“The UK has learned from those incidents but what we do in the UK is look at systems that happen outside the UK and apply them to the UK system to see would we be able to cope with that. In turn I think Ireland could benefit from doing the same thing even though the terror threat level may not be as high in Ireland as it is in the UK, there is still a chance there so there is an opportunity for them to learn even more, have shared learning with the UK, see how the UK responds and see the types of challenges that they encounter with those significant incidents that have unfortunately occurred.”
The annual EMS Gathering which is held in Cork provides a platform for emergency medical service personnel from different corners of the world to develop their skills and learn new ideas and see how things are done elsewhere. Some of the paramedics who to Ireland to attend the EMS Gathering may not have realised the considerable travel times for conveying patients to hospital, the significant waiting times at different parts of Ireland, both in the response of an ambulance arriving and the waiting time in A&E, and that’s not seen that much in the UK.
Peter Bowles observing ‘terror incident’ exercise at EMS Gathering in Cork. Top Photo (EMS Gathering), Bottom Photo (Declan Keogh / Emergency Times)
Having met with paramedics and trainee-paramedics at EMS18 from Coventry and other places in the UK, one of the big differences I found for paramedics who travelled over to Cork is that they get to see how the services operates here, it gives them a greater appreciation for the distances which crews must travel to reach patients and then convey them to hospitals.
Peter Bowles believes it is important for paramedics to see what other people are doing outside their own country. “In terms of visiting the EMS Gathering here, it is important for paramedics to come outside the UK and for paramedics within Ireland to see what happens outside their country. There is lots of exciting research in other countries that will inevitably impact your own clinical practice in the country you’re in at some stage.
Dr. Jason Van der Velde guiding ambulance personnel from National Ambulance Service in Ireland, South East Coast Ambulance Service in Surrey and students from Coventry University Paramedics in the UK. Photo (Declan Keogh / Emergency Times)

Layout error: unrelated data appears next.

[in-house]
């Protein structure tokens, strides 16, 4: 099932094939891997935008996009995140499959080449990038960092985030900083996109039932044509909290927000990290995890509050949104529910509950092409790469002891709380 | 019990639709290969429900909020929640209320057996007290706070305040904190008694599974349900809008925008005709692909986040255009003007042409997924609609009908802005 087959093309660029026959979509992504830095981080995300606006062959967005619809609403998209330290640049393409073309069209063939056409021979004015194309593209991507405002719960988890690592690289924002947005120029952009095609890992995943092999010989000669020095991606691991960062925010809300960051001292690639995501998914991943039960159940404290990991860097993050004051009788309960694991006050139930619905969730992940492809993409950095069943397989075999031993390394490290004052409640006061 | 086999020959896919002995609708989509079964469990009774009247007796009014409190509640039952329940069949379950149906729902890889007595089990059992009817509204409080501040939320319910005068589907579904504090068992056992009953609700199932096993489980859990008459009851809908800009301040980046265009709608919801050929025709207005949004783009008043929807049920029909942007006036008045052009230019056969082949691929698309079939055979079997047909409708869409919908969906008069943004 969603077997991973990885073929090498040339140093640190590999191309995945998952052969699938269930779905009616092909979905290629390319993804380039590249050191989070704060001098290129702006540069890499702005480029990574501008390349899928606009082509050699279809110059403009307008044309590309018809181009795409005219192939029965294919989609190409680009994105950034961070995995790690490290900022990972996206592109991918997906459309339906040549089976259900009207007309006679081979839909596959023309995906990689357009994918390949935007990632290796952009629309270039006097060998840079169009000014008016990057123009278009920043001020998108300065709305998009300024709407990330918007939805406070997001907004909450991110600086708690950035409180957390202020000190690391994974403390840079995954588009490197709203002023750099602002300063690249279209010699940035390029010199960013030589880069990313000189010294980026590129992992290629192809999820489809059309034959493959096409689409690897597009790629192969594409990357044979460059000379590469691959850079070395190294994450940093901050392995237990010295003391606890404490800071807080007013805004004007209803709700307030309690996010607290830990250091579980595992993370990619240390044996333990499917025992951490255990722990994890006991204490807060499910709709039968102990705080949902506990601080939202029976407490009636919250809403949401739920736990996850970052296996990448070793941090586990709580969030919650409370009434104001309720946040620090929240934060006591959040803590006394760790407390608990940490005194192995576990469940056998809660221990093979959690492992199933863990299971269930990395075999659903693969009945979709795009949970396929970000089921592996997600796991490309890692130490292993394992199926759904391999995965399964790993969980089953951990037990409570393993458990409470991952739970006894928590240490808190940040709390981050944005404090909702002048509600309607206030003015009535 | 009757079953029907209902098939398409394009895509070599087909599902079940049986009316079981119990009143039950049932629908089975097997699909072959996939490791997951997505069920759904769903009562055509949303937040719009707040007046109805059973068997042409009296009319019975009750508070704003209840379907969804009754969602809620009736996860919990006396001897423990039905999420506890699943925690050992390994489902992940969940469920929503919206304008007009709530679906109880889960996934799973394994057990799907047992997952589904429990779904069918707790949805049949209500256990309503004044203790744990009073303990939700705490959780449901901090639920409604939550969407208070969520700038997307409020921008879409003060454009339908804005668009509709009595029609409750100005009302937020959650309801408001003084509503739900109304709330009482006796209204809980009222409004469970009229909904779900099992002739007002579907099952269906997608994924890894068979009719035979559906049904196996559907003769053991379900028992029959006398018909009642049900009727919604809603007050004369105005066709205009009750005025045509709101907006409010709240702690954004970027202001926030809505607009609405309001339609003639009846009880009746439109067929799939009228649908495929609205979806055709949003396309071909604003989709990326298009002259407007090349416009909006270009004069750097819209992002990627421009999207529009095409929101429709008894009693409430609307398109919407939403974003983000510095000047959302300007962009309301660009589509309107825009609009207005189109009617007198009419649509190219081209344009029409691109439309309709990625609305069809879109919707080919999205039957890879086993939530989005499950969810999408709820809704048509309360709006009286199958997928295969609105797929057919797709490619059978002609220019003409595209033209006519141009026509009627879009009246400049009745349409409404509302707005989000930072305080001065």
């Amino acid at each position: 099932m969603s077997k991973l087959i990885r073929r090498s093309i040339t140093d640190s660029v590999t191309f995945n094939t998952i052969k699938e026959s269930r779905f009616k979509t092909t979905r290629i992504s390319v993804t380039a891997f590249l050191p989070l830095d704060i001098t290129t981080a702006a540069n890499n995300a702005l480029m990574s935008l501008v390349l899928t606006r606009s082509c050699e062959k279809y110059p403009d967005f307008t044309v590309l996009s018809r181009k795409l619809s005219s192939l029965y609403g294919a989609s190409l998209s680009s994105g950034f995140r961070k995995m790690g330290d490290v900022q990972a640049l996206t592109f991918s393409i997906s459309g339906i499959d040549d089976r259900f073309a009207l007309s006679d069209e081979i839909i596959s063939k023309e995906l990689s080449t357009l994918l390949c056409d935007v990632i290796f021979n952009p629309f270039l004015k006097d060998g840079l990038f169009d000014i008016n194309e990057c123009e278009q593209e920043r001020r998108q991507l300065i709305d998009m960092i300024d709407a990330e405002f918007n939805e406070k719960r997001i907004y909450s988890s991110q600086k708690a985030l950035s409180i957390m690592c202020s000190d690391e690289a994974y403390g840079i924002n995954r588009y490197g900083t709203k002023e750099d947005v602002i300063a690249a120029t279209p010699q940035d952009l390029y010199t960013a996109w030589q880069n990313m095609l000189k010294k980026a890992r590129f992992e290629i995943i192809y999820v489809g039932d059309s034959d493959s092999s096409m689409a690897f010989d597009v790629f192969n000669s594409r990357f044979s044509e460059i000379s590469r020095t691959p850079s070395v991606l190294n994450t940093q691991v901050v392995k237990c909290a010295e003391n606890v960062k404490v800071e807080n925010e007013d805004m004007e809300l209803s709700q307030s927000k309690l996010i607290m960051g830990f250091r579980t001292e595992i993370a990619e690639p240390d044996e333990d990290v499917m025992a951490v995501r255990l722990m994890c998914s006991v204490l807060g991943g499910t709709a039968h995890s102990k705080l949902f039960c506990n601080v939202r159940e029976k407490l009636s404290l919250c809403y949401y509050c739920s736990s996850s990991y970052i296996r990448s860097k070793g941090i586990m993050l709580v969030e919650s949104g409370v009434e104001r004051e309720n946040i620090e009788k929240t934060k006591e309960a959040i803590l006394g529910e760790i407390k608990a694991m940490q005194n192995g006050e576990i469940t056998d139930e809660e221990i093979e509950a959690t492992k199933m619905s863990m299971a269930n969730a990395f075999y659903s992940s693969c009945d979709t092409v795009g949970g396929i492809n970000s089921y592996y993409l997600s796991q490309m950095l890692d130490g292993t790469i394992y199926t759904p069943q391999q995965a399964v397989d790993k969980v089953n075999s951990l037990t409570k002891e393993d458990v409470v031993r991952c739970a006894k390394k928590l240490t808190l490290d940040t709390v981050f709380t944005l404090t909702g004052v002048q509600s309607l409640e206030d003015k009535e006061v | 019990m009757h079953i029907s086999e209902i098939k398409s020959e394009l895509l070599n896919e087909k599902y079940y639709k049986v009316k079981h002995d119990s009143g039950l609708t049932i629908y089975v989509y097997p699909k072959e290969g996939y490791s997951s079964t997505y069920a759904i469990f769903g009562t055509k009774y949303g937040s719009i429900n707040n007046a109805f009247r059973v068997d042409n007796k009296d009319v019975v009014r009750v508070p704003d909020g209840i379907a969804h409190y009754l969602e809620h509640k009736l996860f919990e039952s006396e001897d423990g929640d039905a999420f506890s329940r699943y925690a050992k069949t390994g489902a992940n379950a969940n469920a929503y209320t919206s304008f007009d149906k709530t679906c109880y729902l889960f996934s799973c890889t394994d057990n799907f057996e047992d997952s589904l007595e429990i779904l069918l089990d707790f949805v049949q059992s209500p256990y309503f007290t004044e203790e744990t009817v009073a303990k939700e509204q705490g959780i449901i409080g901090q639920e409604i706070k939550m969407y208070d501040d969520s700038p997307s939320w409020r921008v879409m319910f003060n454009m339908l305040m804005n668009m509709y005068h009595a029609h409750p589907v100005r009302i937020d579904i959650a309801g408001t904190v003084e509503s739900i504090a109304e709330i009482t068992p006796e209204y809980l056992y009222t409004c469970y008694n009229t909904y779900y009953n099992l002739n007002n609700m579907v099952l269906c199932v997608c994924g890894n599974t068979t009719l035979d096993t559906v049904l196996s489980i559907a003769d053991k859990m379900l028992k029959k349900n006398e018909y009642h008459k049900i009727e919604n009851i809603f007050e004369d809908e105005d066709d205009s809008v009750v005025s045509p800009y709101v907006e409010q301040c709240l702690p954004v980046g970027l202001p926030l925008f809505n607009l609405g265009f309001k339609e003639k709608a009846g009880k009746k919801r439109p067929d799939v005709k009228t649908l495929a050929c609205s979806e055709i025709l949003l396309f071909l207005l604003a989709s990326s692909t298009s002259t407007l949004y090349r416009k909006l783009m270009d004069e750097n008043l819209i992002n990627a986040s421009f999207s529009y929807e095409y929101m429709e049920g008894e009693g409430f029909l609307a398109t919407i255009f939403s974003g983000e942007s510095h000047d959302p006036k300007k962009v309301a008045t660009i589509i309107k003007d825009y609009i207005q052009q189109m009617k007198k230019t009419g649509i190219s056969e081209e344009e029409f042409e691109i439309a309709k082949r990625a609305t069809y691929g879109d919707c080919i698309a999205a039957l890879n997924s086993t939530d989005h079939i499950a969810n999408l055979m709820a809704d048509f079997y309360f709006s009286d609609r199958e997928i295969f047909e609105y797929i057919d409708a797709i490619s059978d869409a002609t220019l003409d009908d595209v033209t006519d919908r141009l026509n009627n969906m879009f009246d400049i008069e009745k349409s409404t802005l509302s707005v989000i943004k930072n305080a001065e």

I think it’s important to see what other people are doing because while they may be ahead of the trend in one aspect, you may be able to show them that your ahead of the trend in another aspect and that we can all learn. It’s about shared learning and a shared awareness about where we’re going as a profession globally.”
In England, people are used to having a regionalised system, regional trauma networks and regional assets where groups of hospitals will designate specialities in one hospital and other specialities in another, that is the norm in the UK, but not so much here, in Ireland its more of a District Hospital approach.
From voluntary to the frontline
Voluntary Services such as the Civil Defence, Order of Malta, Irish Red Cross, St. John Ambulance, and even the Garda Reserve and Reserve Defence Forces have all provided many volunteers and members with the knowledge, training, skills and learning tools to progress their careers further, as a stepping stone from volunteer to the frontline, and in Peter’s case, Cork City Civil Defence was that stepping stone.
Peter is still an active volunteer with the civil defence and returns to Cork regularly for duties and training sessions. I asked Peter about good interoperability and working relationships with other services, principal or voluntary, and what skills he learned from the Civil Defence and how it helped him to where he is today.
Volunteers at Cork City Civil Defence. (Photos: via Twitter @cc_civildefence)
“For me the Civil Defence was a great stepping stone into the frontline services, first of all it gave me an insight into the various services and I met people that were already volunteers with civil defence that were also in frontline services, but also through exercises and emergency call-outs we’d get to see more of the job, I think that’s important that there is some interoperability between the voluntary sector and the frontline sector because inevitably a lot of people begin in the voluntary sector and progress to the frontline, and those frontline paramedics can then give back to the voluntary services and that’s a good circle to come around, from the voluntary into the frontline.”